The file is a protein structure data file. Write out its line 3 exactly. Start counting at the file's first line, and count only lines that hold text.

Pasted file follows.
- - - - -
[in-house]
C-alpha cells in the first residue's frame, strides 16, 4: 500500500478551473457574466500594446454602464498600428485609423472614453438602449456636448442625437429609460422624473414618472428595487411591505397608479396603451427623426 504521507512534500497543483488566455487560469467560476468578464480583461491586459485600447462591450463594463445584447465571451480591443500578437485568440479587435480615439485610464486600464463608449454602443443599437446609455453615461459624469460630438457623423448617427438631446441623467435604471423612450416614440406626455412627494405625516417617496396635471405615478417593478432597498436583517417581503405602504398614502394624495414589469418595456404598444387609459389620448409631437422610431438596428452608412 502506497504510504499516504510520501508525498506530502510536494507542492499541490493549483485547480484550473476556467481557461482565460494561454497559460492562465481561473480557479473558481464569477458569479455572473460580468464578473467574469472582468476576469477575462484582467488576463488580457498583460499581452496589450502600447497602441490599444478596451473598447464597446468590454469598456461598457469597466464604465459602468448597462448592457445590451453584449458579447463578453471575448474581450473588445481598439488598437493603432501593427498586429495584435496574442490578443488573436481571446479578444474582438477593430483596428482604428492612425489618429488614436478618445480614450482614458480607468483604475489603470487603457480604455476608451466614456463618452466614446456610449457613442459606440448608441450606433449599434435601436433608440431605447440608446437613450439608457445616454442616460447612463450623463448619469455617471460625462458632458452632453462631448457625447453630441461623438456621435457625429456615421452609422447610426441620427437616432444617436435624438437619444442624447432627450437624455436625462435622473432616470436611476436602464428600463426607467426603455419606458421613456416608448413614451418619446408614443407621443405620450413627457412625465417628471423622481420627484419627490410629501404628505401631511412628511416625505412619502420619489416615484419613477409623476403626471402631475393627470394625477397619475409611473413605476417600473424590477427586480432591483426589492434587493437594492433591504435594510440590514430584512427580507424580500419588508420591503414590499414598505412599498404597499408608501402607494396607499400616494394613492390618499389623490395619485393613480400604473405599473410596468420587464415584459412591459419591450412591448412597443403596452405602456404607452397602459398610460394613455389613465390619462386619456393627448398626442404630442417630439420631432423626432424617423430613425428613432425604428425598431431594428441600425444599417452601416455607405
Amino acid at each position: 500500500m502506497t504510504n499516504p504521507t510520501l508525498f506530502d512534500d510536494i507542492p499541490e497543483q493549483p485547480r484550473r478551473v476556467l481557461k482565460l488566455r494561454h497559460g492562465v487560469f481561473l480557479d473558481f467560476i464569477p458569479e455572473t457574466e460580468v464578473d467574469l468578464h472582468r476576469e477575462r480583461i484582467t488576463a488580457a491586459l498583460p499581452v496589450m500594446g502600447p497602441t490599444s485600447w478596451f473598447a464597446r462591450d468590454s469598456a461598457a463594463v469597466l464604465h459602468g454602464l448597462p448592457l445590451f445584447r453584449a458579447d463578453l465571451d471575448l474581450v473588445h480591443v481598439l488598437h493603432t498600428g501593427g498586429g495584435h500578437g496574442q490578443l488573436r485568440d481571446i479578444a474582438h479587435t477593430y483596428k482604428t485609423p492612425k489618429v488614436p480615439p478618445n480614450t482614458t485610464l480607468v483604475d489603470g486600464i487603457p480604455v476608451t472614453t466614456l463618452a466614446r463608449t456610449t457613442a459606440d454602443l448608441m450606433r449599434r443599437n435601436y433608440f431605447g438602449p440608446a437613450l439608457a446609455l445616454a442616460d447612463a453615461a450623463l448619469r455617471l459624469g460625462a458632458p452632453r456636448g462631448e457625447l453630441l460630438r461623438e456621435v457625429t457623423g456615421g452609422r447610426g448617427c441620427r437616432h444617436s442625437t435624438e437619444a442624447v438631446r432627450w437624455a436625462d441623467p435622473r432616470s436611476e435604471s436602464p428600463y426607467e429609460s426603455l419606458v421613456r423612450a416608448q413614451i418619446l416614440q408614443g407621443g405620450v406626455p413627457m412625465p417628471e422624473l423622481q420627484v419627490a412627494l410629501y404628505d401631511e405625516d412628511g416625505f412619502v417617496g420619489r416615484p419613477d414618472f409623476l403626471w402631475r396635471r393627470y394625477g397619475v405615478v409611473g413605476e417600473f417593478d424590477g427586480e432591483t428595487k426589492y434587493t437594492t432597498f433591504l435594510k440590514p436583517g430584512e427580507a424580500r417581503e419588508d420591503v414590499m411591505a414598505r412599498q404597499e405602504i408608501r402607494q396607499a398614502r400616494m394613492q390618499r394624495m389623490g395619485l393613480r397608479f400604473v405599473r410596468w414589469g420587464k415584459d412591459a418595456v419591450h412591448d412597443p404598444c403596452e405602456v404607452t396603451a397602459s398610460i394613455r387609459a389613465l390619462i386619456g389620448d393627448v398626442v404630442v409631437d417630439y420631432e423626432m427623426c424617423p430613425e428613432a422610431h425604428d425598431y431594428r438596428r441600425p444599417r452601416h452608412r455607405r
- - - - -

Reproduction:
Amino acid at each position: 500500500m502506497t504510504n499516504p504521507t510520501l508525498f506530502d512534500d510536494i507542492p499541490e497543483q493549483p485547480r484550473r478551473v476556467l481557461k482565460l488566455r494561454h497559460g492562465v487560469f481561473l480557479d473558481f467560476i464569477p458569479e455572473t457574466e460580468v464578473d467574469l468578464h472582468r476576469e477575462r480583461i484582467t488576463a488580457a491586459l498583460p499581452v496589450m500594446g502600447p497602441t490599444s485600447w478596451f473598447a464597446r462591450d468590454s469598456a461598457a463594463v469597466l464604465h459602468g454602464l448597462p448592457l445590451f445584447r453584449a458579447d463578453l465571451d471575448l474581450v473588445h480591443v481598439l488598437h493603432t498600428g501593427g498586429g495584435h500578437g496574442q490578443l488573436r485568440d481571446i479578444a474582438h479587435t477593430y483596428k482604428t485609423p492612425k489618429v488614436p480615439p478618445n480614450t482614458t485610464l480607468v483604475d489603470g486600464i487603457p480604455v476608451t472614453t466614456l463618452a466614446r463608449t456610449t457613442a459606440d454602443l448608441m450606433r449599434r443599437n435601436y433608440f431605447g438602449p440608446a437613450l439608457a446609455l445616454a442616460d447612463a453615461a450623463l448619469r455617471l459624469g460625462a458632458p452632453r456636448g462631448e457625447l453630441l460630438r461623438e456621435v457625429t457623423g456615421g452609422r447610426g448617427c441620427r437616432h444617436s442625437t435624438e437619444a442624447v438631446r432627450w437624455a436625462d441623467p435622473r432616470s436611476e435604471s436602464p428600463y426607467e429609460s426603455l419606458v421613456r423612450a416608448q413614451i418619446l416614440q408614443g407621443g405620450v406626455p413627457m412625465p417628471e422624473l423622481q420627484v419627490a412627494l410629501y404628505d401631511e405625516d412628511g416625505f412619502v417617496g420619489r416615484p419613477d414618472f409623476l403626471w402631475r396635471r393627470y394625477g397619475v405615478v409611473g413605476e417600473f417593478d424590477g427586480e432591483t428595487k426589492y434587493t437594492t432597498f433591504l435594510k440590514p436583517g430584512e427580507a424580500r417581503e419588508d420591503v414590499m411591505a414598505r412599498q404597499e405602504i408608501r402607494q396607499a398614502r400616494m394613492q390618499r394624495m389623490g395619485l393613480r397608479f400604473v405599473r410596468w414589469g420587464k415584459d412591459a418595456v419591450h412591448d412597443p404598444c403596452e405602456v404607452t396603451a397602459s398610460i394613455r387609459a389613465l390619462i386619456g389620448d393627448v398626442v404630442v409631437d417630439y420631432e423626432m427623426c424617423p430613425e428613432a422610431h425604428d425598431y431594428r438596428r441600425p444599417r452601416h452608412r455607405r